I have some simple rules to live by. I never bet on the Mets, eat at a place called Mom’s, play cards with a guy named Doc, or do business with family.
Yet I have come across so many financial advisors who bemoan to me that they couldn’t get a new retirement plan client because the current advisor is someone’s relative. Since when did running a 401(k) plan all of a sudden become someone’s patronage mill for family members?
Seriously, being a plan sponsor or a plan trustee is a tremendous responsibility and you must act in a prudent manner. All plan providers must be screened carefully through a process involving the interview of other competing plan providers. Simply handing the role of financial advisor to someone who is related to one of the plan’s decision makers or participant may be a breach of the fiduciary’s duty of prudence in selecting a plan advisor.
Being a plan fiduciary bears a tremendous amount of responsibility. It requires the retention of responsible plan advisors, monitoring those advisors, monitoring plan fees, shopping the Plan to determine whether plan fees are reasonable, working on an investment policy statement, review of plan investments, and ensuring participant education. So why would a plan sponsor and/or plan fiduciary by hiring a financial advisor or any type of service provider because that person is someone’s cousin? There are quite a few hundred of thousands of financial advisors not related to anyone who will works for the plan sponsor, so I would recommend hiring someone who is not related to anyone connected with the plan sponsor.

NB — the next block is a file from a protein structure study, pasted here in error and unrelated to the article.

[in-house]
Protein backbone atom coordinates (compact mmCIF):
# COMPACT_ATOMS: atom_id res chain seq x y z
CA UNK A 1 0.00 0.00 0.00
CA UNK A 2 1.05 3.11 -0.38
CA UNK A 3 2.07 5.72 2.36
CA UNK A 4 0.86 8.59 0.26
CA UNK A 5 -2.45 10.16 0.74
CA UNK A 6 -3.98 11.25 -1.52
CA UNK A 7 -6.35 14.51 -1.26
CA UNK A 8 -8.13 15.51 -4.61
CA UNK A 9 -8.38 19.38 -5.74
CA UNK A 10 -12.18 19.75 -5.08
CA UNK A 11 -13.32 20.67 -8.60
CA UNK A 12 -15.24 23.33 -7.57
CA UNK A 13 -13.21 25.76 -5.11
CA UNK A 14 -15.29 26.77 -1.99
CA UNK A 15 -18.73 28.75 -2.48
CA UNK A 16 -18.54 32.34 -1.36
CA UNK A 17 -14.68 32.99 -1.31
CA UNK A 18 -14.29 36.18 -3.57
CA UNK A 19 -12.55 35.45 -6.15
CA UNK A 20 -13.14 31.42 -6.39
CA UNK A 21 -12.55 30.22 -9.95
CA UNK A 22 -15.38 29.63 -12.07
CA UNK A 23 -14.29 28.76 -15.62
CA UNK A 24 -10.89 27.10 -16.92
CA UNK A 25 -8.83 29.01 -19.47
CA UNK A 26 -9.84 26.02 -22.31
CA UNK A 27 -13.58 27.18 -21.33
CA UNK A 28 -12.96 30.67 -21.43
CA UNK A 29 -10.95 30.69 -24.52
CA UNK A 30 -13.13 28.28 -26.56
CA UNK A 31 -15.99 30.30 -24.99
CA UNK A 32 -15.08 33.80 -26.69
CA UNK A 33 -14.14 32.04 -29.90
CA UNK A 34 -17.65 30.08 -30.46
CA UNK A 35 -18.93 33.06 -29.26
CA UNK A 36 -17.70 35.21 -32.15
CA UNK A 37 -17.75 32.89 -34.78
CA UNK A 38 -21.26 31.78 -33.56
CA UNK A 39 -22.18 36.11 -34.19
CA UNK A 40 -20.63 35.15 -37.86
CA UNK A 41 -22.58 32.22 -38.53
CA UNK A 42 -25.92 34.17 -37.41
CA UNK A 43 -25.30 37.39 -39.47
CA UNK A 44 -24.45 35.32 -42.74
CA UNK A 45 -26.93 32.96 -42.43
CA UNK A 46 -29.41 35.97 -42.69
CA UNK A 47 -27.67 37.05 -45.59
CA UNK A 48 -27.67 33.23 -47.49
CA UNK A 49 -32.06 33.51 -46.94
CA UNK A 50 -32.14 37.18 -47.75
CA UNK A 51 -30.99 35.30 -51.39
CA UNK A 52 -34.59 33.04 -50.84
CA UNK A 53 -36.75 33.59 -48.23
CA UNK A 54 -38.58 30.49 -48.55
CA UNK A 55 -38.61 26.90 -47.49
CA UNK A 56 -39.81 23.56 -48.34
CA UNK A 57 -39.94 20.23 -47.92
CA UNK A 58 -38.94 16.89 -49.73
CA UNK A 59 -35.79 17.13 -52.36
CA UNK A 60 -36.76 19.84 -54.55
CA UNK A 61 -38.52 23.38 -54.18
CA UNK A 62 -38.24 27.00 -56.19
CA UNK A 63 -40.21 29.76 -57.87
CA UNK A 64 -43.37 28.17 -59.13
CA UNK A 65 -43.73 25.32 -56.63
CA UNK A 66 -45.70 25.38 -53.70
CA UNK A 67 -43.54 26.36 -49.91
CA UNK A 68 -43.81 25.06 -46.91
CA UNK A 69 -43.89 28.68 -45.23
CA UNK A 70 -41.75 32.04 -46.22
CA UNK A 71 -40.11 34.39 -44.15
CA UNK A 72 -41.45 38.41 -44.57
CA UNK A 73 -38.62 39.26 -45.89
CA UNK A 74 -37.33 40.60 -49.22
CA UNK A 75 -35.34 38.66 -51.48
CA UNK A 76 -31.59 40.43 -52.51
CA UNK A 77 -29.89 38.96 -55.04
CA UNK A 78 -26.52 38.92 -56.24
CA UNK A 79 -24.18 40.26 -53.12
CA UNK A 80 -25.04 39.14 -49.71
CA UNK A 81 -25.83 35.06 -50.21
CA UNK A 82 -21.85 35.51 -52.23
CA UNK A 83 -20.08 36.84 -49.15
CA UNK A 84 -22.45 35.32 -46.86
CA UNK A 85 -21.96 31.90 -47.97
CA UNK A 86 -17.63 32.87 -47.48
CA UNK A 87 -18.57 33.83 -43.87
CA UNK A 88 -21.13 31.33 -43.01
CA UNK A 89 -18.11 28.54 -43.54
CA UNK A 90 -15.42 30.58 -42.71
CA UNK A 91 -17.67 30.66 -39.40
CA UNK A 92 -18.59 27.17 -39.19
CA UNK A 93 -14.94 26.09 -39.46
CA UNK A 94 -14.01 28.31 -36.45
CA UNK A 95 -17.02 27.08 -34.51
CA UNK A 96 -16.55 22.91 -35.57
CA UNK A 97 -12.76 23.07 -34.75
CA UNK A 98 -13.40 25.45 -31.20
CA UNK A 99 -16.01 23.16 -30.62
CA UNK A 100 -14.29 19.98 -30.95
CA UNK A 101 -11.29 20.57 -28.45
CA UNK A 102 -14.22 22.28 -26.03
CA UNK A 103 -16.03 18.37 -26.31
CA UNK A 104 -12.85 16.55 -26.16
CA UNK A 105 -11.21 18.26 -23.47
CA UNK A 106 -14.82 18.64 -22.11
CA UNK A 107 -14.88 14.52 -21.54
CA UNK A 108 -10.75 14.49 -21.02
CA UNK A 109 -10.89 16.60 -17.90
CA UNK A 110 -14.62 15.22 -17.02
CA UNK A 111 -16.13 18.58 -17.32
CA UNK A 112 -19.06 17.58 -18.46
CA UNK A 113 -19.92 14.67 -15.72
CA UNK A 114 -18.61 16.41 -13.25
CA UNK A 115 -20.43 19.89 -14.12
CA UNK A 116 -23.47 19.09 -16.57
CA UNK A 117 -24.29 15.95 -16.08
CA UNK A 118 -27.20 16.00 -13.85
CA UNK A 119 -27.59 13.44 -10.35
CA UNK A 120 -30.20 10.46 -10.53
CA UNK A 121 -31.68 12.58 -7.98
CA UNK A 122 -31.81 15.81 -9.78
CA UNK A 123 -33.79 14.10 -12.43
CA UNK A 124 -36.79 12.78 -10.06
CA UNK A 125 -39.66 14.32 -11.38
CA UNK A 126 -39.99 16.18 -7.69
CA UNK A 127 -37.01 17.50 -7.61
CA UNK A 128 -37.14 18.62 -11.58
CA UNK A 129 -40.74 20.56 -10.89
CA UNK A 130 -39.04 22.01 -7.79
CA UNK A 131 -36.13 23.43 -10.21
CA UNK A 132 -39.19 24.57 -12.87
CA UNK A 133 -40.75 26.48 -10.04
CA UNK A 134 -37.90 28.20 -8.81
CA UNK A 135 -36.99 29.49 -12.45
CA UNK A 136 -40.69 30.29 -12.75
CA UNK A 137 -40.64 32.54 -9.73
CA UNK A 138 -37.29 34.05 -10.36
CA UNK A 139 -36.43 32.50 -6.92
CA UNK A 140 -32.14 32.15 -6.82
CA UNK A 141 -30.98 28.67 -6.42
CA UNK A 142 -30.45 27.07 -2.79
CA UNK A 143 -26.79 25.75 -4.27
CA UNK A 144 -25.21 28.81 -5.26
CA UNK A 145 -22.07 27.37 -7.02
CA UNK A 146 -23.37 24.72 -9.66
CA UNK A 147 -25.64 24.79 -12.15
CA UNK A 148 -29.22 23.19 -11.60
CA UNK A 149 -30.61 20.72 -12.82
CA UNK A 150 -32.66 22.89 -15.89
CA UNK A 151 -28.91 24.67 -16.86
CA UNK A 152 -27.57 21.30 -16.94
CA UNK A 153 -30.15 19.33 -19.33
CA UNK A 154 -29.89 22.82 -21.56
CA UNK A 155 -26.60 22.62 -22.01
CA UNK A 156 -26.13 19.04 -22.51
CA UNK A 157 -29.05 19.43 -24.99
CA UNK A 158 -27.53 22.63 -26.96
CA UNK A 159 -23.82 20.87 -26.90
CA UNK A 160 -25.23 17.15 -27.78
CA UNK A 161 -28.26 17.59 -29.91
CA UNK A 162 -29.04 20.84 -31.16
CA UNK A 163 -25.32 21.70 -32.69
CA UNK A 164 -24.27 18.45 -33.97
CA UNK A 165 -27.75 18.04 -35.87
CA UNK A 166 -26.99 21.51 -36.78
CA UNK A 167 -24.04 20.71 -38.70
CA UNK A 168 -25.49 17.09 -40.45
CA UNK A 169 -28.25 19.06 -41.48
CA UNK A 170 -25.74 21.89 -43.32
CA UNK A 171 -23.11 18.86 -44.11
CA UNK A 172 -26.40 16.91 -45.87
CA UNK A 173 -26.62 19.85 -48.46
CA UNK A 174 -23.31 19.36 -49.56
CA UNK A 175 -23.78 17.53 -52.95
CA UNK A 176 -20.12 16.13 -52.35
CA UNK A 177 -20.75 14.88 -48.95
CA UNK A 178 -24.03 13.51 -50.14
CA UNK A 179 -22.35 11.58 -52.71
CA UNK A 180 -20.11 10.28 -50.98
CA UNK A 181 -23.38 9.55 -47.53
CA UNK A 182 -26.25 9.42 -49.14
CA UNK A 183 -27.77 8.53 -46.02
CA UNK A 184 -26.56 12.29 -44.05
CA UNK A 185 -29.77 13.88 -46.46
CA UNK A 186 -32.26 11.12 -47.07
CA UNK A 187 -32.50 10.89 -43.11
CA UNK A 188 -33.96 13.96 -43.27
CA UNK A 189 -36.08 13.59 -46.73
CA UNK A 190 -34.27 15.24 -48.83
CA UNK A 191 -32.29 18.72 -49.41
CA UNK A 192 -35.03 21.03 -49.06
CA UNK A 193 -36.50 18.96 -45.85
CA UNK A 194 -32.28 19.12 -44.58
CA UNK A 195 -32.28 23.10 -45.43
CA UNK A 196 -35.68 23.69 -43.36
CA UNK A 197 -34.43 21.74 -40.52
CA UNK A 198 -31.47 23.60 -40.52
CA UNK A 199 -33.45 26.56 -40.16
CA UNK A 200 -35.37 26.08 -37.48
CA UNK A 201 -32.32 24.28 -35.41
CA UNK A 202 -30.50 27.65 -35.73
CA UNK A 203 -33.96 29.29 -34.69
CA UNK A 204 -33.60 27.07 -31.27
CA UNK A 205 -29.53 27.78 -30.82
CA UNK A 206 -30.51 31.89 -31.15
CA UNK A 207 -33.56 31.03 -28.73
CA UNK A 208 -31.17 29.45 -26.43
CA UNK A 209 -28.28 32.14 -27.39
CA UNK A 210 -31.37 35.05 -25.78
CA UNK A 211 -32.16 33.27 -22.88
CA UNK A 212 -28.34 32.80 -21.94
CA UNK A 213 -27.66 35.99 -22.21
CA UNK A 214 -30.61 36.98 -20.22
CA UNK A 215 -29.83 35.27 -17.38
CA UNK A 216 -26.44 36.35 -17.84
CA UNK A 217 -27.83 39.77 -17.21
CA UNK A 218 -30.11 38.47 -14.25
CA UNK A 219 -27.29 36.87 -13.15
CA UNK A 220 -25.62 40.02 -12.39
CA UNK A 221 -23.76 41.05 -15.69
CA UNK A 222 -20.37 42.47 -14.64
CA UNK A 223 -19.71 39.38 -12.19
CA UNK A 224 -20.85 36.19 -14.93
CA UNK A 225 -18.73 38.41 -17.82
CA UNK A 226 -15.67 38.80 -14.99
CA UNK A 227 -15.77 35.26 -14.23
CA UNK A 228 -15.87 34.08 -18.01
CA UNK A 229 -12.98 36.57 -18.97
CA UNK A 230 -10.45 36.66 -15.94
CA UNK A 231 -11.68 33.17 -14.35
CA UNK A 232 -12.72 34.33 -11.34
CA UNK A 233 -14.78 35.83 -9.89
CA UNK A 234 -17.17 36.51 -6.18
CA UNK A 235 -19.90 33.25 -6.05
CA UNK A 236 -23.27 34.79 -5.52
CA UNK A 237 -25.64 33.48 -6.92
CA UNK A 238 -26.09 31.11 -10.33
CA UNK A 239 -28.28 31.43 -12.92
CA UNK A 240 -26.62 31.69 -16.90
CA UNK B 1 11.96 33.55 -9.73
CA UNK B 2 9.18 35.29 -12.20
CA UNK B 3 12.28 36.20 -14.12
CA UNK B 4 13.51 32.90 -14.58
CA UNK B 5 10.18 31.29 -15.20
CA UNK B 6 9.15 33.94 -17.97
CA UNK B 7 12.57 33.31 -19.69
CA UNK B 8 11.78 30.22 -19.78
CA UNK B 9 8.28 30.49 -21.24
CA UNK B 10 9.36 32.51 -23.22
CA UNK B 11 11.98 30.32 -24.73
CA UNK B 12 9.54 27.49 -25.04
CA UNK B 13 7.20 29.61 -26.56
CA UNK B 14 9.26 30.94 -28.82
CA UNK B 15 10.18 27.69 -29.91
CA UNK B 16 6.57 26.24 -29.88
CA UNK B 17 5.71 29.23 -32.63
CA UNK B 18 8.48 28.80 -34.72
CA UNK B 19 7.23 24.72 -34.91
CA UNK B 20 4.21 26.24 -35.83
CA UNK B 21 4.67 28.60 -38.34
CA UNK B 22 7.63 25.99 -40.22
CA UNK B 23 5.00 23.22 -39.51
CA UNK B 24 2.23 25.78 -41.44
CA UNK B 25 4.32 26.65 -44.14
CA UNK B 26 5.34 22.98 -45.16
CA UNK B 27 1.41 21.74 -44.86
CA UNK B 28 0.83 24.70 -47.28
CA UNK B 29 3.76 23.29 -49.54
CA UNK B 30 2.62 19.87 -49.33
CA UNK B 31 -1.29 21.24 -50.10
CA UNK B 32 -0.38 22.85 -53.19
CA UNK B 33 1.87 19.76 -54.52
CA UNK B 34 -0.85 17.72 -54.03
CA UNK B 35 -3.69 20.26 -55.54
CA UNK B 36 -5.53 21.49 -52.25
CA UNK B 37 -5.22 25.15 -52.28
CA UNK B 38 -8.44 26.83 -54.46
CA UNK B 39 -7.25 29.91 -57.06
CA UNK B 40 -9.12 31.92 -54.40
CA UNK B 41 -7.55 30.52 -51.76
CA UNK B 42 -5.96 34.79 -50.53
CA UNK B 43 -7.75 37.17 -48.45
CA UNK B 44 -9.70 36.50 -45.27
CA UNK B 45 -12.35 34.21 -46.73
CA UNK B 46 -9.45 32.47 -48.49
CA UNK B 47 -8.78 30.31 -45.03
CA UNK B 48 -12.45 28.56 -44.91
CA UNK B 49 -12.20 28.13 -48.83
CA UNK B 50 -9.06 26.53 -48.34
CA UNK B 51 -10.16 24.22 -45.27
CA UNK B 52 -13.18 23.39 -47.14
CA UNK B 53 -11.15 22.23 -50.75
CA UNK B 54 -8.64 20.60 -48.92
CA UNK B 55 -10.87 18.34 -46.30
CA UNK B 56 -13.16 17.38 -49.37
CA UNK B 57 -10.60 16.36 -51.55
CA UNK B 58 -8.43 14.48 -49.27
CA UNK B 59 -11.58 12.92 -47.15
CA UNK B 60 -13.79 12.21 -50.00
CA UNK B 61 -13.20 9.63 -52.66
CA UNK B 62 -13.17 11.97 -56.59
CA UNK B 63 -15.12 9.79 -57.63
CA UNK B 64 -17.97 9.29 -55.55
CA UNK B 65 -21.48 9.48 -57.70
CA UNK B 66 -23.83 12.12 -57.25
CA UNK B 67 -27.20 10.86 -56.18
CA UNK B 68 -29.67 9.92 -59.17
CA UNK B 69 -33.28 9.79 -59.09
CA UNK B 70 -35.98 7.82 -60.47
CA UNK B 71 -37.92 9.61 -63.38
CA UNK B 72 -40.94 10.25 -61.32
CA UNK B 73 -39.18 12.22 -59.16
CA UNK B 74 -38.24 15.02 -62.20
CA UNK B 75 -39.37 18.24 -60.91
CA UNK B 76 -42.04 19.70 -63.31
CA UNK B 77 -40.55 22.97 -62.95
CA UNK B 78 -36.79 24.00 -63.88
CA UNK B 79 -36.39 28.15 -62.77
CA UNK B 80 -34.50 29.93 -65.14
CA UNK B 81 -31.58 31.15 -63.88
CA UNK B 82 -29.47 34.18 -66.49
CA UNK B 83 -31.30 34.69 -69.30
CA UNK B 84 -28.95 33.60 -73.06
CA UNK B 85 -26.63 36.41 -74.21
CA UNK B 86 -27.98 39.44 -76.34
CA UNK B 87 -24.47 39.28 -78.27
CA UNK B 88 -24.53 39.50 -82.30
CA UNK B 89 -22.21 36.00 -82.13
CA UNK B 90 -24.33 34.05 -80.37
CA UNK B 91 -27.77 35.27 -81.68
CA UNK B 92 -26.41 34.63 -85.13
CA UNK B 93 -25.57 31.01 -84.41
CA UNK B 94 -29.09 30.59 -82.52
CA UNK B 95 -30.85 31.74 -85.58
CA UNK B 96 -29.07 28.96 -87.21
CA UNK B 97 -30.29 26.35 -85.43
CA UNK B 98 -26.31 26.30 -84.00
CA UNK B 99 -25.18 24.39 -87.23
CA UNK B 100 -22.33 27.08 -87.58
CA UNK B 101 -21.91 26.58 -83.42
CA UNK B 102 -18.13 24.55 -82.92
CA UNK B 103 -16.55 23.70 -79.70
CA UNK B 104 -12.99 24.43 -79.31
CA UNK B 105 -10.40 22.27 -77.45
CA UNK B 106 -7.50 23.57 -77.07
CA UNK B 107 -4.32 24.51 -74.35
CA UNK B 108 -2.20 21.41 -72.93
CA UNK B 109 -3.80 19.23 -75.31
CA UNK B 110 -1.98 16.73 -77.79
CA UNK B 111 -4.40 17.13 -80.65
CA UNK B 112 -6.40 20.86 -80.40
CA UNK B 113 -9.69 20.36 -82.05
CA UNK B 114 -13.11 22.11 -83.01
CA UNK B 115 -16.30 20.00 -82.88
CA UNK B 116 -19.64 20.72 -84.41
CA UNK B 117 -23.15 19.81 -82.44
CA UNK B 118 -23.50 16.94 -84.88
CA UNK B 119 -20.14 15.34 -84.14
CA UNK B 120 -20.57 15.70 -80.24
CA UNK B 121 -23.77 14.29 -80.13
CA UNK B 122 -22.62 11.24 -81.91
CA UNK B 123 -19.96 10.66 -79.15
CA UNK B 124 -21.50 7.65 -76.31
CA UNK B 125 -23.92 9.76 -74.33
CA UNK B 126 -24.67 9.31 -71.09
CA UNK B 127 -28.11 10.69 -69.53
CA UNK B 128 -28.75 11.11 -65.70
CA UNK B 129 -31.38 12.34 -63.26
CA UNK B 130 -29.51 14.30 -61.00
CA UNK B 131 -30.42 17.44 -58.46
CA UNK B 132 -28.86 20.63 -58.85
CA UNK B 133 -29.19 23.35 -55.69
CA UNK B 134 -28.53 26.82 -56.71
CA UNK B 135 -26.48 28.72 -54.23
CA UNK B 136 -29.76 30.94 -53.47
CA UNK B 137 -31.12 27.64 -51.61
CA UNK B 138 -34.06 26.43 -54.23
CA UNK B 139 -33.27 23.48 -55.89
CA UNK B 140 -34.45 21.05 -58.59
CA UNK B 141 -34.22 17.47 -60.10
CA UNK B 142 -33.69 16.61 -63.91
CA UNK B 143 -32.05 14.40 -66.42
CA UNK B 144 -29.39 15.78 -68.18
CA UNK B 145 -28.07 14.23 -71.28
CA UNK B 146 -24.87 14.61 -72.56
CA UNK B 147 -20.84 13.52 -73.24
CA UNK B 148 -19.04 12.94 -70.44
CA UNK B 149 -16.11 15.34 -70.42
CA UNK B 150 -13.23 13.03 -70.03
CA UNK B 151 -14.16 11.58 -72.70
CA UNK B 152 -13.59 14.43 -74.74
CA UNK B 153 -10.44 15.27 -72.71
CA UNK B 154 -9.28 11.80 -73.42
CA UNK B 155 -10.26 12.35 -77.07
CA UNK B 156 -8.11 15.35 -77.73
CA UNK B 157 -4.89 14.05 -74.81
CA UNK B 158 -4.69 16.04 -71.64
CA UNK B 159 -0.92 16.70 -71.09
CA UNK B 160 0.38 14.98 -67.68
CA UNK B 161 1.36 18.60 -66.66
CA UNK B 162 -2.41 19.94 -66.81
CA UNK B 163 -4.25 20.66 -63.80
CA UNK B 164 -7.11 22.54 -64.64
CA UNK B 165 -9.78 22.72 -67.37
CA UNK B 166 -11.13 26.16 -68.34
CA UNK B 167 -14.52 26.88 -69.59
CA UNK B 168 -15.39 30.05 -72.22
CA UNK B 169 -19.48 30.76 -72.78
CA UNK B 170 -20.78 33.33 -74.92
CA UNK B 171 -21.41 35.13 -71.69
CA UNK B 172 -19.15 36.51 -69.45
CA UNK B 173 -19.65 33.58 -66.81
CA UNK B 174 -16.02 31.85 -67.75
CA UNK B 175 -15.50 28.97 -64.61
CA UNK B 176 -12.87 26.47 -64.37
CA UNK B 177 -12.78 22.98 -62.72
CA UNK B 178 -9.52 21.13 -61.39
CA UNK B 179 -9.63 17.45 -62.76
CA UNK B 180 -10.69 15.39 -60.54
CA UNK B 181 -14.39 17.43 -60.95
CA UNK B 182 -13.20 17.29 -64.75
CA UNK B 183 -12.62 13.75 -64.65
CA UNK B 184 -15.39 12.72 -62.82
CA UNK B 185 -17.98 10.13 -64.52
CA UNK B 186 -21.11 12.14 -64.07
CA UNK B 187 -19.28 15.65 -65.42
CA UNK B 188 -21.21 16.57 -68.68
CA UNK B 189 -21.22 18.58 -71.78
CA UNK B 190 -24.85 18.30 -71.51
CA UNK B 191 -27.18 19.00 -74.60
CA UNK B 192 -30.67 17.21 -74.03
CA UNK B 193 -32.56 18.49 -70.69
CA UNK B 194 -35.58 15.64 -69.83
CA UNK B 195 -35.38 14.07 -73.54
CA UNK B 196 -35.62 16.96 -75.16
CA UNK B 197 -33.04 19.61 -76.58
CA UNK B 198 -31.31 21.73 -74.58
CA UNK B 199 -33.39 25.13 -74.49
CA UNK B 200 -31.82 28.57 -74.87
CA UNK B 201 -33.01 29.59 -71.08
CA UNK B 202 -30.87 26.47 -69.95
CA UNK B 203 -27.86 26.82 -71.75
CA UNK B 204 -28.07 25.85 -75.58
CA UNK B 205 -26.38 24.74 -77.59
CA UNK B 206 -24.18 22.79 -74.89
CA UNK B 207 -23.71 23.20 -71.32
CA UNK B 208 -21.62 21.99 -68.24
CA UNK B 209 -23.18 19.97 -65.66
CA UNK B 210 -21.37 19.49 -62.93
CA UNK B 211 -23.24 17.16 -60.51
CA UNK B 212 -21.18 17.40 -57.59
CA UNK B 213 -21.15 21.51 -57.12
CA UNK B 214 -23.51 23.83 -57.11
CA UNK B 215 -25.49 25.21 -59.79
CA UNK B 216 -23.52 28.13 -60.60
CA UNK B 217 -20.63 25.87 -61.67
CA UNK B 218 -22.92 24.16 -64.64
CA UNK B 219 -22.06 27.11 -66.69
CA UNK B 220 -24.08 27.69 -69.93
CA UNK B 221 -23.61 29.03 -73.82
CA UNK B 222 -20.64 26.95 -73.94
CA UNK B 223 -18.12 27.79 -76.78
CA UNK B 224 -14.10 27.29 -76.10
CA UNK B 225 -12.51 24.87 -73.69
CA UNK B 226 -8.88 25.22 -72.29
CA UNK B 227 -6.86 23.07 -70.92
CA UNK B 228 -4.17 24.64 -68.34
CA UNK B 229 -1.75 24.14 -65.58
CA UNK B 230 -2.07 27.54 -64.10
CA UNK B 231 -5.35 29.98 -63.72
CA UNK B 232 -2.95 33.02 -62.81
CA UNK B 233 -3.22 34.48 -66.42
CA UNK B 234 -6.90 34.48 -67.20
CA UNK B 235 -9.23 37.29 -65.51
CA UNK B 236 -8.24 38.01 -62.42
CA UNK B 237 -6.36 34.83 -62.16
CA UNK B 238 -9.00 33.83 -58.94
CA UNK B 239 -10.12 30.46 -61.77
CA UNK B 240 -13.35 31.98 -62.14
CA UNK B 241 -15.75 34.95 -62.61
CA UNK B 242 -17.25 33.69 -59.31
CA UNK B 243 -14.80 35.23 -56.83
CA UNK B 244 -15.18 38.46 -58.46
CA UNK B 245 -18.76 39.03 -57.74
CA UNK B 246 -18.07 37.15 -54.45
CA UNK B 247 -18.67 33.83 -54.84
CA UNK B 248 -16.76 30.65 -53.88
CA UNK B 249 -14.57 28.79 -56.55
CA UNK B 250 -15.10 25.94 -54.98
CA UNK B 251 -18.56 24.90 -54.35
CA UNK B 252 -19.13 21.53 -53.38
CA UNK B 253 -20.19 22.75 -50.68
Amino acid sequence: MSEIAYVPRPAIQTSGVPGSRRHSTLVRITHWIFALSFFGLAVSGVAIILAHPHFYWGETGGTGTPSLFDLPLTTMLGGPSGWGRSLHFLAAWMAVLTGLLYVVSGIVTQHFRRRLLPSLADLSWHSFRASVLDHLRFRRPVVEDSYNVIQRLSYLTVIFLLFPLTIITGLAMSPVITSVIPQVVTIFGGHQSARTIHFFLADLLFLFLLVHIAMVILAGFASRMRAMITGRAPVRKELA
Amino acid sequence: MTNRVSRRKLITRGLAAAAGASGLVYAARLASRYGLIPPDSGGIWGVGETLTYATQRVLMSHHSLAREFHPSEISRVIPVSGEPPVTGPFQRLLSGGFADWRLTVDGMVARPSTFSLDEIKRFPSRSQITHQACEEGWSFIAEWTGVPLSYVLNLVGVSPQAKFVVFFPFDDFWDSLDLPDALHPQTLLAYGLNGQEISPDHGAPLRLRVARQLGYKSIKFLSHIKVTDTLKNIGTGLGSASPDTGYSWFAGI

For fair disclosure purposes, I am not the ERISA attorney for any plan where the plan fiduciaries or participants are related to me.